ROANOKE, Va. – A new report from the Virginia Department of Health is shedding light on the opioid epidemic here in the commonwealth.
One piece of good news -- preliminary statistics predict that the number of fatal overdoses in 2018 will be lower than last year. Nancy Hans, with the Prevention Council, believes that decrease could have a lot to do with the prominence of Narcan, which reverses overdoses.
"That probably is attributed to us really having a lot more agencies and left enforcement and just lay people that are getting trained in the use of Narcan," said Hans.
While the Prevention Council believes more awareness and more Narcan is making a difference, council members say more focus needs to be placed on what happens after a life is saved.
"That next step is being able to give someone that has overdosed those resources or get that to the family of that loved one and really start to get into treatment. Treatment is what we absolutely need," said Hans.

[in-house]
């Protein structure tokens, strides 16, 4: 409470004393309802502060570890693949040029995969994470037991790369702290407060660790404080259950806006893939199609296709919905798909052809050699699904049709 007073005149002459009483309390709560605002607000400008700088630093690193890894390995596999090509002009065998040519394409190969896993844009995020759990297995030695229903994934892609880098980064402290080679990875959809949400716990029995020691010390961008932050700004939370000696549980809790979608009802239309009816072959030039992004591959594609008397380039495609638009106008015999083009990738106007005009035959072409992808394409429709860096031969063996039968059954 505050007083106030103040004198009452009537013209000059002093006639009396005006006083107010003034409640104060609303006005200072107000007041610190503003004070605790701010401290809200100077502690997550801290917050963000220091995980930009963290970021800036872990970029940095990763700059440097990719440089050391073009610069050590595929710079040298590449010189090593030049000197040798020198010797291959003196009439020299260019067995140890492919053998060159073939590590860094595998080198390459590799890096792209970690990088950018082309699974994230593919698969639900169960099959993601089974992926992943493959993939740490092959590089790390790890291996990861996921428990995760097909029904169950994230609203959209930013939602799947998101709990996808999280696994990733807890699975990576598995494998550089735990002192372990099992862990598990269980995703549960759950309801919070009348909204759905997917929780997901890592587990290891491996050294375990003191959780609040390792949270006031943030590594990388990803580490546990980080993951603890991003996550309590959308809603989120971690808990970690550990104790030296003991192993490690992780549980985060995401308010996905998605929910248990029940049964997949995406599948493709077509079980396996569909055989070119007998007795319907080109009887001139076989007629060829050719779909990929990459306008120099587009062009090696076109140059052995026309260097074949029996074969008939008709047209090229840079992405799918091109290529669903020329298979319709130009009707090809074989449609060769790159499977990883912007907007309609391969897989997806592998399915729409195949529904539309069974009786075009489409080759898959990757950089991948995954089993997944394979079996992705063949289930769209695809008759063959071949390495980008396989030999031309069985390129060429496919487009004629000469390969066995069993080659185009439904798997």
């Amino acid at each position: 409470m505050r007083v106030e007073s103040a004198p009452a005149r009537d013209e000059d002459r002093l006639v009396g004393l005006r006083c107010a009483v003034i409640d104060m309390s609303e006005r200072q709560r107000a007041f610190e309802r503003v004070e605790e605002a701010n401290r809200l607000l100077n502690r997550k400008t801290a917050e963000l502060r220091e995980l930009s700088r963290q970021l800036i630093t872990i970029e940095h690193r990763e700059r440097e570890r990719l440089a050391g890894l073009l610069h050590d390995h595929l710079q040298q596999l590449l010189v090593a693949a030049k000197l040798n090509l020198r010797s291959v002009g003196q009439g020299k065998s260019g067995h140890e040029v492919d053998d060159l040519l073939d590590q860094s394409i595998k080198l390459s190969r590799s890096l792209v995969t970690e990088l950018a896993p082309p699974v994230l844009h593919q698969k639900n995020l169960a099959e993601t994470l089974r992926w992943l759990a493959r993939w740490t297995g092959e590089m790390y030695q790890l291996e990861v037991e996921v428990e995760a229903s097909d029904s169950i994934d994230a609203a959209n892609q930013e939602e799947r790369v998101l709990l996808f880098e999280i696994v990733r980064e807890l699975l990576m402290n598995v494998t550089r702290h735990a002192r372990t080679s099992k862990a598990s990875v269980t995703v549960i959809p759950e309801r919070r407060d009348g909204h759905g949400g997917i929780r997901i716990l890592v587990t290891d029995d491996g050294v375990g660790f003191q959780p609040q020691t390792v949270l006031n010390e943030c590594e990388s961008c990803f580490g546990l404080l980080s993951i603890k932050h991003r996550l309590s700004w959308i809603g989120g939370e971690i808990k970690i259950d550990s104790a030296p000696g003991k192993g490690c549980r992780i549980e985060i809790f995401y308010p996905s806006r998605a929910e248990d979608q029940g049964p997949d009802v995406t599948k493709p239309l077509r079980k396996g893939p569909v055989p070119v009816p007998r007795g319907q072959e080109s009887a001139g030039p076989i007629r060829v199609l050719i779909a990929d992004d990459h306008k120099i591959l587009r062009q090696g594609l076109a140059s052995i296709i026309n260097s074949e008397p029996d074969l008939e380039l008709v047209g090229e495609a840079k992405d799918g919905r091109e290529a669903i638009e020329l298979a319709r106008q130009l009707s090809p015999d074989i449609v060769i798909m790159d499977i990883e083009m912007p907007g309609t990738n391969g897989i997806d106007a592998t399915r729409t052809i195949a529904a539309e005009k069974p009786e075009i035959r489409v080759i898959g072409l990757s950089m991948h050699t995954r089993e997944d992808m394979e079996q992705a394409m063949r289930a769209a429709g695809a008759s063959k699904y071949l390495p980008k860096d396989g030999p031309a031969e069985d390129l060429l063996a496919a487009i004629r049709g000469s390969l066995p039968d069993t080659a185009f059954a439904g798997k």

The numbers do show that the city of Roanoke has the highest rate of overdoses in our area. While the overdoses can be blamed on a range of drugs, the report shows that the number of fentanyl-related drug overdoses has sharply increased since 2012 along with a dramatic increase in fatal heroin overdoses.
"There are different drugs that are now being mixed together and that's where it continues to be a very, very risky behavior," said Hans.
Overall, the report makes it clear that opioids have been the driving force behind the large increases in fatal overdoses since 2013 and the epidemic is not over yet.